One perplexed Fed watcher recently observed that “Fed policy. . .is maddeningly disconnected from their [sic] forecasts.” After all, how can the Fed legitimately be concerned about unemployment and low inflation while simultaneously winding down bond purchases? How can it promise low and gradual rates well past the end of tapering while internal data show committee members’ expectations for rates past 2016 in the 4% range? (Assuming a mid-2015 start to rate hikes, that implies a 50 basis point hike every quarter for 8 quarters straight!) The Fed still talks a lot like a dove but is acting increasingly like a hawk.
The answer to this paradox lies in how forward guidance works and it’s an important reason the Fed’s message appears so confusing to some observers right now. Self admittedly, the Fed has been playing a sort of game of chicken with monetary policy, using unemployment and inflation targets to credibly commit to low rates well beyond what most models would suggest is prudent from a price stability standpoint (or in Paul Krugman’s words they’re making a credible promise to be irresponsible). In doing so, the Fed’s ‘lower-for-longer’ policy on rates has been very effective at easing financial conditions despite its inability to lower the fed funds rate any further.
At the same time the Fed has committed itself to policies that appear reckless in the long run, it is also still bound by its dual mandate: to ensure price stability and maximum employment. High inflation is counterproductive to both price stability and maximum employment. So, by charter,
the Fed can’t really be irresponsible; it can only pretend to be so as a short-term policy tool.
And that’s what important here – forward guidance is only a policy tool, a way to influence market expectations. It is only useful until it’s not, at which point the Fed can (and by charter must) abandon it.
Furthermore, the Fed’s incentives change over time as well. At some point, the Fed is confronted with the costs of keeping its commitment (latent inflation) while the benefits of that commitment (looser monetary conditions – and hence greater economic growth – than would have otherwise been possible) have already largely been enjoyed in the past. There comes a time when the economic value of the promises it has made is not as valuable as the flexibility it will need in the future; in other words it has gotten from forward guidance most of what it thinks it can in terms of job growth and needs to be in a position to quickly change course should that job growth lead to inflationary pressures.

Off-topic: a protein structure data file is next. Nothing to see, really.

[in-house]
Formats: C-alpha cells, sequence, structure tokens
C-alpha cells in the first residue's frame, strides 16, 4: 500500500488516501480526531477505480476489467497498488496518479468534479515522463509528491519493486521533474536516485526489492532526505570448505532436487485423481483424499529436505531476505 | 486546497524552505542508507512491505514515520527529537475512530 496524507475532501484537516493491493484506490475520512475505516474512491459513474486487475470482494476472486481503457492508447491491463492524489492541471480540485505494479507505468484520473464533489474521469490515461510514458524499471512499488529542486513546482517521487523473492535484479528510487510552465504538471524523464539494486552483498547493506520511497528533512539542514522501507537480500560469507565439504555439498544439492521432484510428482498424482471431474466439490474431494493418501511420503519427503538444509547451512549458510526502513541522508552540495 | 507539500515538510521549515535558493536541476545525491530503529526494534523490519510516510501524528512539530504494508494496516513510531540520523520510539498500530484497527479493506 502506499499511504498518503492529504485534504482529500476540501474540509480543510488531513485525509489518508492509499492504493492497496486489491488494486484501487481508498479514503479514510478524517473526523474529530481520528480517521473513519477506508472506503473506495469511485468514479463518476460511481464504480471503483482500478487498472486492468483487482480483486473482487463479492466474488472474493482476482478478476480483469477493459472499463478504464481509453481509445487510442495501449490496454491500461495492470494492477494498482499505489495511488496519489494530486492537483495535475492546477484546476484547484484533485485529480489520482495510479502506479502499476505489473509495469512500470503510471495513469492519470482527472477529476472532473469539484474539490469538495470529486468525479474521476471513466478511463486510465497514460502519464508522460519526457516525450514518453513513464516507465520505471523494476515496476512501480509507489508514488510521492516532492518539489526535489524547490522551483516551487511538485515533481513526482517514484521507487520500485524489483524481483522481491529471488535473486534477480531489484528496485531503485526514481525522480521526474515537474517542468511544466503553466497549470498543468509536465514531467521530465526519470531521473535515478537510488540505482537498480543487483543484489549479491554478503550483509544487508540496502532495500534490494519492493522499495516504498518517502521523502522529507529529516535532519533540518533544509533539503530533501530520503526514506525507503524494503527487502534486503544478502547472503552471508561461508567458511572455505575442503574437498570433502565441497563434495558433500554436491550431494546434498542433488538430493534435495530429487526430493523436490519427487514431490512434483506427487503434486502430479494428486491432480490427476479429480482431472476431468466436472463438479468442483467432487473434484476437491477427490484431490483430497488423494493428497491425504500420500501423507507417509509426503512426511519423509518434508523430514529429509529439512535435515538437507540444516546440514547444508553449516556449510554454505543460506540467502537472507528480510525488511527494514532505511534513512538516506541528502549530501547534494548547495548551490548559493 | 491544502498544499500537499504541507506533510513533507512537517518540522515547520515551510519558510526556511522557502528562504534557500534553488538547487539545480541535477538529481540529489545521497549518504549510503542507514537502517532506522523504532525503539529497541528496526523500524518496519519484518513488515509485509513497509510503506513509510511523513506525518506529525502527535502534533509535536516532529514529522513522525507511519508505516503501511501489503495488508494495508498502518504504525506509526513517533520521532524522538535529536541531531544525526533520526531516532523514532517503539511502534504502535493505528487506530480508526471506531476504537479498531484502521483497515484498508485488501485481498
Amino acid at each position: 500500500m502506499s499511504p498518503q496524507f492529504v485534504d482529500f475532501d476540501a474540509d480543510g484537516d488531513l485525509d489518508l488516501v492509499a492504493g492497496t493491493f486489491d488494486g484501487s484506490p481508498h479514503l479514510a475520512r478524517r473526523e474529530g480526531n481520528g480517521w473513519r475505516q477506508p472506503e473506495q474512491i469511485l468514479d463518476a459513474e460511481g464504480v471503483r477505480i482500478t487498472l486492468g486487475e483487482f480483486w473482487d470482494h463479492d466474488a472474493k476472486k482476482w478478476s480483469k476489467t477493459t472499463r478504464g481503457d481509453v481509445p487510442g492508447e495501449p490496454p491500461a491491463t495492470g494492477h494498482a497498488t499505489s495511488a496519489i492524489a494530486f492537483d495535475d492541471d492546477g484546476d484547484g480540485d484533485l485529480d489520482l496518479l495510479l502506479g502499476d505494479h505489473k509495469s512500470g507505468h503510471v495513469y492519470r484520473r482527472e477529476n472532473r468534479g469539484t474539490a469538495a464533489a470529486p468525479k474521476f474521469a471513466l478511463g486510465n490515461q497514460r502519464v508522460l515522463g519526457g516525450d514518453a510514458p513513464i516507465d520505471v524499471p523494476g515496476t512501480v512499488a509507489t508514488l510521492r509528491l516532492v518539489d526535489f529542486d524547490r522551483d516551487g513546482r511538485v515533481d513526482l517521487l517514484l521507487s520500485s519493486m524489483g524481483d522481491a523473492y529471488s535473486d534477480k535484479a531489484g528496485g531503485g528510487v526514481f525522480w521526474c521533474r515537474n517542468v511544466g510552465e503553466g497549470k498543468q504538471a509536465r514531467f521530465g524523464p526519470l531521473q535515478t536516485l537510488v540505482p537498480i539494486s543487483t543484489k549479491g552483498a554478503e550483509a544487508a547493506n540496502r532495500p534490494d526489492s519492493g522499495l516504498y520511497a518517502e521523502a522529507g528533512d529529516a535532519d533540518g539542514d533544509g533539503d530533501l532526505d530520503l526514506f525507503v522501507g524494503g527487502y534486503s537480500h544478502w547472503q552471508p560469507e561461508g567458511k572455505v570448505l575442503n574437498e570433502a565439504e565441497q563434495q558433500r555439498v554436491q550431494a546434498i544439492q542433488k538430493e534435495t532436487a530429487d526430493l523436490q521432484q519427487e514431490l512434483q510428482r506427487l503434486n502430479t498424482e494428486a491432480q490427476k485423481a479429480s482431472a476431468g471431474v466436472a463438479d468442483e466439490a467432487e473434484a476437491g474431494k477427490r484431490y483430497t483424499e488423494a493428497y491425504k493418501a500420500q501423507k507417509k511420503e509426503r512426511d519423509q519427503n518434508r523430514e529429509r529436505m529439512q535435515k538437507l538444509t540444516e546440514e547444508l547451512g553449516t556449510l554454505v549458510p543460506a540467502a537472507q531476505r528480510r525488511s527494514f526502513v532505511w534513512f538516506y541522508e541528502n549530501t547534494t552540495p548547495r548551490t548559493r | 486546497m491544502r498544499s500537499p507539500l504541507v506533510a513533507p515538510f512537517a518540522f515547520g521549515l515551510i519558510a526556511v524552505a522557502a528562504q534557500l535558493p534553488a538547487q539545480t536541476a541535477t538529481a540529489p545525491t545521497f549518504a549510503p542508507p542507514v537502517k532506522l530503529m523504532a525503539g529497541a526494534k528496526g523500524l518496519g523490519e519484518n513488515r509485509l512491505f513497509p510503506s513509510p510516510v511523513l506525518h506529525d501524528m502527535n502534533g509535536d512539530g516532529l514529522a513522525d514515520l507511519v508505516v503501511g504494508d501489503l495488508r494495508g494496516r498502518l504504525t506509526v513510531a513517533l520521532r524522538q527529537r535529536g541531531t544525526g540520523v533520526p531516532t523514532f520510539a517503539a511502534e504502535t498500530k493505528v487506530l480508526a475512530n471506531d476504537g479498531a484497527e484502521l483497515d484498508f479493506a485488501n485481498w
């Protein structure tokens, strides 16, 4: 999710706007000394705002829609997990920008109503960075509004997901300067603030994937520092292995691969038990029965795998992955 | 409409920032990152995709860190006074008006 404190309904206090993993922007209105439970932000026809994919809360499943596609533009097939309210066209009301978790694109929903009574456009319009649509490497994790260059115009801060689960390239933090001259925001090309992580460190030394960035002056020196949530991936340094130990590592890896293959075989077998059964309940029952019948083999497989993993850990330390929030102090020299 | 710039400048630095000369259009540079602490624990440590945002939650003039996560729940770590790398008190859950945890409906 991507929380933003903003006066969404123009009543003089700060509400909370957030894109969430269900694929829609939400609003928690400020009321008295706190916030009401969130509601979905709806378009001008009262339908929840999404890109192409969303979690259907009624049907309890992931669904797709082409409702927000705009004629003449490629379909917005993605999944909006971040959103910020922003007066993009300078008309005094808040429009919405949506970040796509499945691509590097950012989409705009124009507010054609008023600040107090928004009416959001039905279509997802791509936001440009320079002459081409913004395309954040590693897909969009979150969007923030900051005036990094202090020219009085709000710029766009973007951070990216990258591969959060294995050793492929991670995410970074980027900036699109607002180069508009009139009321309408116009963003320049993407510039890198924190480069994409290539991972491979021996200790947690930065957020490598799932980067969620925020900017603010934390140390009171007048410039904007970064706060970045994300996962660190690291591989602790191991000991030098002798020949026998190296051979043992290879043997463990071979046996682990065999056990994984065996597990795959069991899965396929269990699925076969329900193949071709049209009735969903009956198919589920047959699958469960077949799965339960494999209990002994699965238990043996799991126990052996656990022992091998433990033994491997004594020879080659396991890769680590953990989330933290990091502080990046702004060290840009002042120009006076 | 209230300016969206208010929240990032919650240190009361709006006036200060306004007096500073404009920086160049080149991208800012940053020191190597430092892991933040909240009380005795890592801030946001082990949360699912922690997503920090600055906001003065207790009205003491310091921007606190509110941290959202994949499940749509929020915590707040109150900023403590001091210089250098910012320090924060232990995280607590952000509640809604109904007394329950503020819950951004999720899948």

It is then faced with reneging on its previous commitment.
The Fed must break one promise in other to keep another and it must do so while maintaining policy-making credibility.
We believe we are at that crossroads now and the torturous process of transition will be confusing to markets for some time. The Fed can only accomplish so much more on the employment front but could be dangerously constrained if inflation rears its head. In some ways, strong evidence of inflation would make that process much easier – the Fed could say ‘look!, we need to put out the fire’ – but the long time delay between monetary stimulus and inflationary pressure means that by the time inflation emerges, the Fed would be well behind the ball in containing it.
As long as inflation remains low, the Fed can continue to gradually move away from its forward guidance promises. It can creep toward more flexibility, which we saw much of in Yellen’s March statement. It can slowly walk away from the language of strict and static thresholds in favor of the more discretionary “wide-range-of-information” language that emerged in March. It can even continue repeating it’s lower-for-longer mantra in the face of internal projections that show quite a different course in the medium term.
However, should inflation rear its head convincing policy makers that they are well behind the curve, there is no reason to think they won’t abandon ‘lower for longer’ and promises of gradualism they’ve continued to make as they ease away from forward guidance. Ultimately, there is one overwhelming reason the Fed would move to this next stage of guidance; it’s worried that the costs of its commitment now outweigh whatever further benefits may come from it.
Were it convinced it hadn’t done enough to stimulate growth and employment, or that it could do substantially more, it almost certainly would not have begun the tapering program and tightening message that it has.
By this measure, inflation is the most meaningful metric guiding Fed policy right now. Should inflation remain benign, the Fed will have ample time to message this change in policy. Should inflation surprise on the upside, however, all bets are off.
The big disconnect between what the Fed is saying and what it is doing is just a reflection of a central bank grappling with how best to break its previous commitments under forward guidance without roiling markets. After all, it’s uncomfortable to admit to your host that you forgot to bring desert after you’ve already finished dinner. We don’t expect this part of the exit from quantitative easing to be particularly smooth and should inflation rear its head, the more dramatic change in course at the Fed will be particularly rough.